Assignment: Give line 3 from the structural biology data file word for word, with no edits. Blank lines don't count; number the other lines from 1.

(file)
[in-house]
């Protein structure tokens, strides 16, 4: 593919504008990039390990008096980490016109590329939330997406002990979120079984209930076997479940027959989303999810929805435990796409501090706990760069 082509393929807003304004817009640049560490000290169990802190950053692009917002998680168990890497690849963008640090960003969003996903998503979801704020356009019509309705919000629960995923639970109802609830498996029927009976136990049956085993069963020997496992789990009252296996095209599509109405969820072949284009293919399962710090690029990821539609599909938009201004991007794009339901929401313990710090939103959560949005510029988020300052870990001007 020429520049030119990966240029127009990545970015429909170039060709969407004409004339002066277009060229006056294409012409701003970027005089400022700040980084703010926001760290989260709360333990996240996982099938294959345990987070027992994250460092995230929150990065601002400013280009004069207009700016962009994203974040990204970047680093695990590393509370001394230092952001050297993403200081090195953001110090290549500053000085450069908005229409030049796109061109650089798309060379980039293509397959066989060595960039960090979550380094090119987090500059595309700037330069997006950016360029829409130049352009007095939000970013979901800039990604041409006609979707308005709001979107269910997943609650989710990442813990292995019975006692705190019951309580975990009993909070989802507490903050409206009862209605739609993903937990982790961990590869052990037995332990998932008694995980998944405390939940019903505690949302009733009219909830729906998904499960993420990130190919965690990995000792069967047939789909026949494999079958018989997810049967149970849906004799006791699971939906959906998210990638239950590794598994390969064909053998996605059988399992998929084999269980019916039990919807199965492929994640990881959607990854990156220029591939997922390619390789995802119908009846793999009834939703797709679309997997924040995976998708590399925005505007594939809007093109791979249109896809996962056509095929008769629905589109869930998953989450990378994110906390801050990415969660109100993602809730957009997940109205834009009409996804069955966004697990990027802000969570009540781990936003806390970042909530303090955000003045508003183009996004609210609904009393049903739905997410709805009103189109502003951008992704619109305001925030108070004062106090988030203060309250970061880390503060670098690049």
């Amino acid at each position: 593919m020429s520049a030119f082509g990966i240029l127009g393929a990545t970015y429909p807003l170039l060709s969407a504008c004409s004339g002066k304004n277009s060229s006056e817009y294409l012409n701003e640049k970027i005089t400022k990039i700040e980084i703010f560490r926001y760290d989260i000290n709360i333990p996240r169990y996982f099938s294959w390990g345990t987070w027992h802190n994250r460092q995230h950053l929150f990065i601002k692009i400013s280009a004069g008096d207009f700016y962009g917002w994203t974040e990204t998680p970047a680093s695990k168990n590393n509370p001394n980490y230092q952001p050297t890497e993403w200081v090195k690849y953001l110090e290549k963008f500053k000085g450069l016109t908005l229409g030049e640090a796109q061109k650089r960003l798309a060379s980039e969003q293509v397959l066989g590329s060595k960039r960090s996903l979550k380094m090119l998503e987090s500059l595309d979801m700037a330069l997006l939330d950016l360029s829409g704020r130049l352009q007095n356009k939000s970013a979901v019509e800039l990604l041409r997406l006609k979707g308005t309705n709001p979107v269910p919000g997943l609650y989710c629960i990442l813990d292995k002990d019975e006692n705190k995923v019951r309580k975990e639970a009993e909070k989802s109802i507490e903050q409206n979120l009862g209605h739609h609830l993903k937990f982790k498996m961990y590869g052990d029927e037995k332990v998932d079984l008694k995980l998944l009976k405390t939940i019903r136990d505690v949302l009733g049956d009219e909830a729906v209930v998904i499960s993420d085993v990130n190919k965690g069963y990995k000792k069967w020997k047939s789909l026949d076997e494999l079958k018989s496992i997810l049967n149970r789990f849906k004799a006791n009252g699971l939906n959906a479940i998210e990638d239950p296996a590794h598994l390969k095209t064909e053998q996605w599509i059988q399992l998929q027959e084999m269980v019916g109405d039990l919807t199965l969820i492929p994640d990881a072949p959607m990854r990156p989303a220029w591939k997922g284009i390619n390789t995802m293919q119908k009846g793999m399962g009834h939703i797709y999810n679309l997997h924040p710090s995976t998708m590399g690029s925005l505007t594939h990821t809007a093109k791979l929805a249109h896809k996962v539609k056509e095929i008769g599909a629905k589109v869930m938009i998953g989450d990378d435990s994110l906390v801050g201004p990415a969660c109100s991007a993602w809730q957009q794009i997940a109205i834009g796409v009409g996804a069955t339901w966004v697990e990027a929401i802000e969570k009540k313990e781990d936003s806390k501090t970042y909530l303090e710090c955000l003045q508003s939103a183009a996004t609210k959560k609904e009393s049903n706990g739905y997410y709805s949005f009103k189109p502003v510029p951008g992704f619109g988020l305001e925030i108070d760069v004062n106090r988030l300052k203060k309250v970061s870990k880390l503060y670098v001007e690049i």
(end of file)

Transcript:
């Amino acid at each position: 593919m020429s520049a030119f082509g990966i240029l127009g393929a990545t970015y429909p807003l170039l060709s969407a504008c004409s004339g002066k304004n277009s060229s006056e817009y294409l012409n701003e640049k970027i005089t400022k990039i700040e980084i703010f560490r926001y760290d989260i000290n709360i333990p996240r169990y996982f099938s294959w390990g345990t987070w027992h802190n994250r460092q995230h950053l929150f990065i601002k692009i400013s280009a004069g008096d207009f700016y962009g917002w994203t974040e990204t998680p970047a680093s695990k168990n590393n509370p001394n980490y230092q952001p050297t890497e993403w200081v090195k690849y953001l110090e290549k963008f500053k000085g450069l016109t908005l229409g030049e640090a796109q061109k650089r960003l798309a060379s980039e969003q293509v397959l066989g590329s060595k960039r960090s996903l979550k380094m090119l998503e987090s500059l595309d979801m700037a330069l997006l939330d950016l360029s829409g704020r130049l352009q007095n356009k939000s970013a979901v019509e800039l990604l041409r997406l006609k979707g308005t309705n709001p979107v269910p919000g997943l609650y989710c629960i990442l813990d292995k002990d019975e006692n705190k995923v019951r309580k975990e639970a009993e909070k989802s109802i507490e903050q409206n979120l009862g209605h739609h609830l993903k937990f982790k498996m961990y590869g052990d029927e037995k332990v998932d079984l008694k995980l998944l009976k405390t939940i019903r136990d505690v949302l009733g049956d009219e909830a729906v209930v998904i499960s993420d085993v990130n190919k965690g069963y990995k000792k069967w020997k047939s789909l026949d076997e494999l079958k018989s496992i997810l049967n149970r789990f849906k004799a006791n009252g699971l939906n959906a479940i998210e990638d239950p296996a590794h598994l390969k095209t064909e053998q996605w599509i059988q399992l998929q027959e084999m269980v019916g109405d039990l919807t199965l969820i492929p994640d990881a072949p959607m990854r990156p989303a220029w591939k997922g284009i390619n390789t995802m293919q119908k009846g793999m399962g009834h939703i797709y999810n679309l997997h924040p710090s995976t998708m590399g690029s925005l505007t594939h990821t809007a093109k791979l929805a249109h896809k996962v539609k056509e095929i008769g599909a629905k589109v869930m938009i998953g989450d990378d435990s994110l906390v801050g201004p990415a969660c109100s991007a993602w809730q957009q794009i997940a109205i834009g796409v009409g996804a069955t339901w966004v697990e990027a929401i802000e969570k009540k313990e781990d936003s806390k501090t970042y909530l303090e710090c955000l003045q508003s939103a183009a996004t609210k959560k609904e009393s049903n706990g739905y997410y709805s949005f009103k189109p502003v510029p951008g992704f619109g988020l305001e925030i108070d760069v004062n106090r988030l300052k203060k309250v970061s870990k880390l503060y670098v001007e690049i």